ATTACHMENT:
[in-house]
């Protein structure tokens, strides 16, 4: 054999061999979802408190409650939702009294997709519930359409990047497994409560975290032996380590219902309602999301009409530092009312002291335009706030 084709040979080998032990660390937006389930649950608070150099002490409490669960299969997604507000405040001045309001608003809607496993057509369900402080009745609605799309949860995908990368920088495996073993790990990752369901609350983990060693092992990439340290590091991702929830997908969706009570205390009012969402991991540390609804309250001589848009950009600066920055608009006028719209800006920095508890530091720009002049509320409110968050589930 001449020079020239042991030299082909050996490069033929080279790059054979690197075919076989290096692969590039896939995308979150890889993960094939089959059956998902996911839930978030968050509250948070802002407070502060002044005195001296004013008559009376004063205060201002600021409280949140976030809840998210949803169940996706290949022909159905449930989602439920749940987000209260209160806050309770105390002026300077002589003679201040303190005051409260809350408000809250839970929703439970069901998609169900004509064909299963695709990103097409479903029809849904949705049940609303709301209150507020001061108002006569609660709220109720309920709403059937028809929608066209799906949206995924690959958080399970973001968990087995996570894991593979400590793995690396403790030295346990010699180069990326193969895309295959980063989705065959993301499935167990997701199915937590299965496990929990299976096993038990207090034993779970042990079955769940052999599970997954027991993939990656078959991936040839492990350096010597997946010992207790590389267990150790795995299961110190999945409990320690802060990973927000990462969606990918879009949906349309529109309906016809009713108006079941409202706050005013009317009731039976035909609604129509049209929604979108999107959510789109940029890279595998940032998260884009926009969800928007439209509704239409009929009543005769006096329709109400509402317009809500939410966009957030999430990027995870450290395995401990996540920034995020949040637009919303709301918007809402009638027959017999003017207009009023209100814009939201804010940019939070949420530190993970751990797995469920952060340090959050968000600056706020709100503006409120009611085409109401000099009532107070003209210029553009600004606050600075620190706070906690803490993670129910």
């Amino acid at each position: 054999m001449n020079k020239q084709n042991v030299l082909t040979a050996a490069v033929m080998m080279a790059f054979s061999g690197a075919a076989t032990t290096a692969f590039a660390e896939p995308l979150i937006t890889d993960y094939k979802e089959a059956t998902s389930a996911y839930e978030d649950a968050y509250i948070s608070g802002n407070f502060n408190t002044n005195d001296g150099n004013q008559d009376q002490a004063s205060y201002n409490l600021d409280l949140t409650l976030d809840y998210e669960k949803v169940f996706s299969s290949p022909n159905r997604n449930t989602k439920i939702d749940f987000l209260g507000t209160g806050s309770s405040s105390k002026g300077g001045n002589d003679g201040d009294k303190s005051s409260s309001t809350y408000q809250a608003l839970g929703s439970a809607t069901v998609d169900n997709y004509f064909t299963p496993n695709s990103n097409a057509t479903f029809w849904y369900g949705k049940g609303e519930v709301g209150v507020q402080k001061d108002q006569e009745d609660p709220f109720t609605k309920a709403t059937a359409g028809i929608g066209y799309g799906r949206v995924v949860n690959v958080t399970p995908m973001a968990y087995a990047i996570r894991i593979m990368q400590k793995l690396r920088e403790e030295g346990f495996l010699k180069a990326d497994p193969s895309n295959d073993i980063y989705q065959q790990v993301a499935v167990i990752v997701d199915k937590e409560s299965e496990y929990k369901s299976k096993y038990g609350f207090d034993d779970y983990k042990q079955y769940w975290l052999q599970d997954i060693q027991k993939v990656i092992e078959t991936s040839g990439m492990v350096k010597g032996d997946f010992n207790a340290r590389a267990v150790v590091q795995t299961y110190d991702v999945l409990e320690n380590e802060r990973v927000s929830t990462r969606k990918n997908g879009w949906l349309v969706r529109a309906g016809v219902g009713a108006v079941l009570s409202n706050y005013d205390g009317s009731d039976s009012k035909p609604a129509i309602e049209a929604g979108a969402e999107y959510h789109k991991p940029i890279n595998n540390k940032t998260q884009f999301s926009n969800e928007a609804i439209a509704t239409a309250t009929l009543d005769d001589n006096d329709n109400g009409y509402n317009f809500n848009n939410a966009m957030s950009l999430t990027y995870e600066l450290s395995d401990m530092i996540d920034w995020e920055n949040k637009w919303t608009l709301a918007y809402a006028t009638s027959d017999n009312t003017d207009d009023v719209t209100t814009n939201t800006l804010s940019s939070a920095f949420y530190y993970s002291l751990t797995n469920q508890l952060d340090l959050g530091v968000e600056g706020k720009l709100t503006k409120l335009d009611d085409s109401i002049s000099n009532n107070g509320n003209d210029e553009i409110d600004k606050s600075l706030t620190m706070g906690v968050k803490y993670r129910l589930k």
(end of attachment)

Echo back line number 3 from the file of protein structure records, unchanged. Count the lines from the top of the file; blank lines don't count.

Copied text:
């Amino acid at each position: 054999m001449n020079k020239q084709n042991v030299l082909t040979a050996a490069v033929m080998m080279a790059f054979s061999g690197a075919a076989t032990t290096a692969f590039a660390e896939p995308l979150i937006t890889d993960y094939k979802e089959a059956t998902s389930a996911y839930e978030d649950a968050y509250i948070s608070g802002n407070f502060n408190t002044n005195d001296g150099n004013q008559d009376q002490a004063s205060y201002n409490l600021d409280l949140t409650l976030d809840y998210e669960k949803v169940f996706s299969s290949p022909n159905r997604n449930t989602k439920i939702d749940f987000l209260g507000t209160g806050s309770s405040s105390k002026g300077g001045n002589d003679g201040d009294k303190s005051s409260s309001t809350y408000q809250a608003l839970g929703s439970a809607t069901v998609d169900n997709y004509f064909t299963p496993n695709s990103n097409a057509t479903f029809w849904y369900g949705k049940g609303e519930v709301g209150v507020q402080k001061d108002q006569e009745d609660p709220f109720t609605k309920a709403t059937a359409g028809i929608g066209y799309g799906r949206v995924v949860n690959v958080t399970p995908m973001a968990y087995a990047i996570r894991i593979m990368q400590k793995l690396r920088e403790e030295g346990f495996l010699k180069a990326d497994p193969s895309n295959d073993i980063y989705q065959q790990v993301a499935v167990i990752v997701d199915k937590e409560s299965e496990y929990k369901s299976k096993y038990g609350f207090d034993d779970y983990k042990q079955y769940w975290l052999q599970d997954i060693q027991k993939v990656i092992e078959t991936s040839g990439m492990v350096k010597g032996d997946f010992n207790a340290r590389a267990v150790v590091q795995t299961y110190d991702v999945l409990e320690n380590e802060r990973v927000s929830t990462r969606k990918n997908g879009w949906l349309v969706r529109a309906g016809v219902g009713a108006v079941l009570s409202n706050y005013d205390g009317s009731d039976s009012k035909p609604a129509i309602e049209a929604g979108a969402e999107y959510h789109k991991p940029i890279n595998n540390k940032t998260q884009f999301s926009n969800e928007a609804i439209a509704t239409a309250t009929l009543d005769d001589n006096d329709n109400g009409y509402n317009f809500n848009n939410a966009m957030s950009l999430t990027y995870e600066l450290s395995d401990m530092i996540d920034w995020e920055n949040k637009w919303t608009l709301a918007y809402a006028t009638s027959d017999n009312t003017d207009d009023v719209t209100t814009n939201t800006l804010s940019s939070a920095f949420y530190y993970s002291l751990t797995n469920q508890l952060d340090l959050g530091v968000e600056g706020k720009l709100t503006k409120l335009d009611d085409s109401i002049s000099n009532n107070g509320n003209d210029e553009i409110d600004k606050s600075l706030t620190m706070g906690v968050k803490y993670r129910l589930k």